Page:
Edit: A possible scenario: You could have the European/Anatolian/Caucasian/Leventine settlers settle in North America in the Canada and Northern USA practicing agriculture and a bit primitive aquaculture and due to this swell in population and eventually spread out into the whole North and South Americas evolving as per diet and climate. Even if you can't have people looking like Swedes or Norsemen as the diet may not fully permit this,you could have a majority or a good chunk of people looking like the Frenchmen,Italians and the Spinards. The correction from the previous message is that Northern European appearence might not be possible here. People who migrate by sea from Europe/West Eurasia to Americas would have to rely on fish for food and that solves their Vitamin D problem to an extent. So they depend on fisheries and farming as I described. So the starting appearence can at far begin from Frenchmen/Spinards of OTL.
     
    Last edited: Apr 10, 2019
  5. Jan Olbracht Well-Known Member

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    I tought main premise of this thread was "would Natives be threated better by European colonizers if they looked like them". With European agriculturalists getting to Americas ( black, white, green or purple-doesn't matter) we'd have more massive changes. Small band of Euro settlers on the other side of Atlantic would not wipe out Natives completly (Western Hunter-Gatherers also were not completly displaced, and source of agriculturalist settlers was way closer). But they'll bring their crops, adapted to temperate climate, which would increase population of North America. That would be far more important change than different skin tone of Natives.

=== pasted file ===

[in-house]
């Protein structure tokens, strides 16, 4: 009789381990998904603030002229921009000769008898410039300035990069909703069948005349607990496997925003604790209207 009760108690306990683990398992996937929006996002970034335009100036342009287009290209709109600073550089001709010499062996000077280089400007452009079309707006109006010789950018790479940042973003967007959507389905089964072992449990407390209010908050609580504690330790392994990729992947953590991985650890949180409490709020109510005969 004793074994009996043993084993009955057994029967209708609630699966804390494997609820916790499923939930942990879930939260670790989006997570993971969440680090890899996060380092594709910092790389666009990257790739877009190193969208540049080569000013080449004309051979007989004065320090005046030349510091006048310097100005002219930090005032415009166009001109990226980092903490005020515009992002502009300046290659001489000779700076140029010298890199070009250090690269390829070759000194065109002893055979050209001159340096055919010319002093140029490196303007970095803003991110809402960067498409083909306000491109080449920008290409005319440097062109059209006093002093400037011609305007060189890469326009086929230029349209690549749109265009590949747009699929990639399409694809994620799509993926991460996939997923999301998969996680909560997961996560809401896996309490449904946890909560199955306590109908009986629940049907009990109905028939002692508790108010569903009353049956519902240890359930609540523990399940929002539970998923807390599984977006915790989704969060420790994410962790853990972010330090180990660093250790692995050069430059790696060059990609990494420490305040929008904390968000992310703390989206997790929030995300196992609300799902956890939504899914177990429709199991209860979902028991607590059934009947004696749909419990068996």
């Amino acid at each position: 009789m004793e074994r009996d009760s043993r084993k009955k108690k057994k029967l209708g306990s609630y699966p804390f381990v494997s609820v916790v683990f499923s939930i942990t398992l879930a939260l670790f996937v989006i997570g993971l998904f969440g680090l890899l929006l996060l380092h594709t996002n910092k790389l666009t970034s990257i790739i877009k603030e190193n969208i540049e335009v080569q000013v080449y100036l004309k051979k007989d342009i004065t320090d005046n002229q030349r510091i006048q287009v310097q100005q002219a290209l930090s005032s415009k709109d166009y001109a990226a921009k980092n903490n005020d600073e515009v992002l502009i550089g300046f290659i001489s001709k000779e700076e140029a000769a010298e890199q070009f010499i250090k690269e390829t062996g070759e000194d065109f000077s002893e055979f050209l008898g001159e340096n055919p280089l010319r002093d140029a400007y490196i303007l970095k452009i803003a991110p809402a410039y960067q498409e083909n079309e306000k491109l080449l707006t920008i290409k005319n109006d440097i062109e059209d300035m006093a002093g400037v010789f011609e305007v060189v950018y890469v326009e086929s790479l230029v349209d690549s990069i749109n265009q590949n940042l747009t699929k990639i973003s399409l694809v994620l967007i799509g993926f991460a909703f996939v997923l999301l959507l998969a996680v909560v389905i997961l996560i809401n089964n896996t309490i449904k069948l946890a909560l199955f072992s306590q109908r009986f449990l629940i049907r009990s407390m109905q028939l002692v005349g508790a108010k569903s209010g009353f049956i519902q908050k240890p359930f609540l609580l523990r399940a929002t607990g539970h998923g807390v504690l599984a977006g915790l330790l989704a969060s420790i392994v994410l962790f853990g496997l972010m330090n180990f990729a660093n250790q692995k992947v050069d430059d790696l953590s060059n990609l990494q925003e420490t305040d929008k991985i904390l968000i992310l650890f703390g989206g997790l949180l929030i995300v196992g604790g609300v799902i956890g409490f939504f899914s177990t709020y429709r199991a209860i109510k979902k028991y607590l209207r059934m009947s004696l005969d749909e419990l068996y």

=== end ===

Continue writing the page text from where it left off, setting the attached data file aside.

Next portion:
6. Umbral Member Monthly Donor

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    Yes. Like I said, the most likely source population would be the megalith building cultures of western Europe. So you'd get henges, standing stones, long barrow graves etc :)

    Displacement of local populations were far more a matter of local climate than distance from the source populations. The source areas, after all would be blocked from further expansion after a couple of centuries by their own settlements. The UK experienced near-total replacement of the previous population, whereas the Eastern Baltic didn't really have much if any replacement. It is speculated that the fertility of the local environment allowed high enough population to hold off the agriculturalists, it was pretty far north after all, until the techniques had diffused.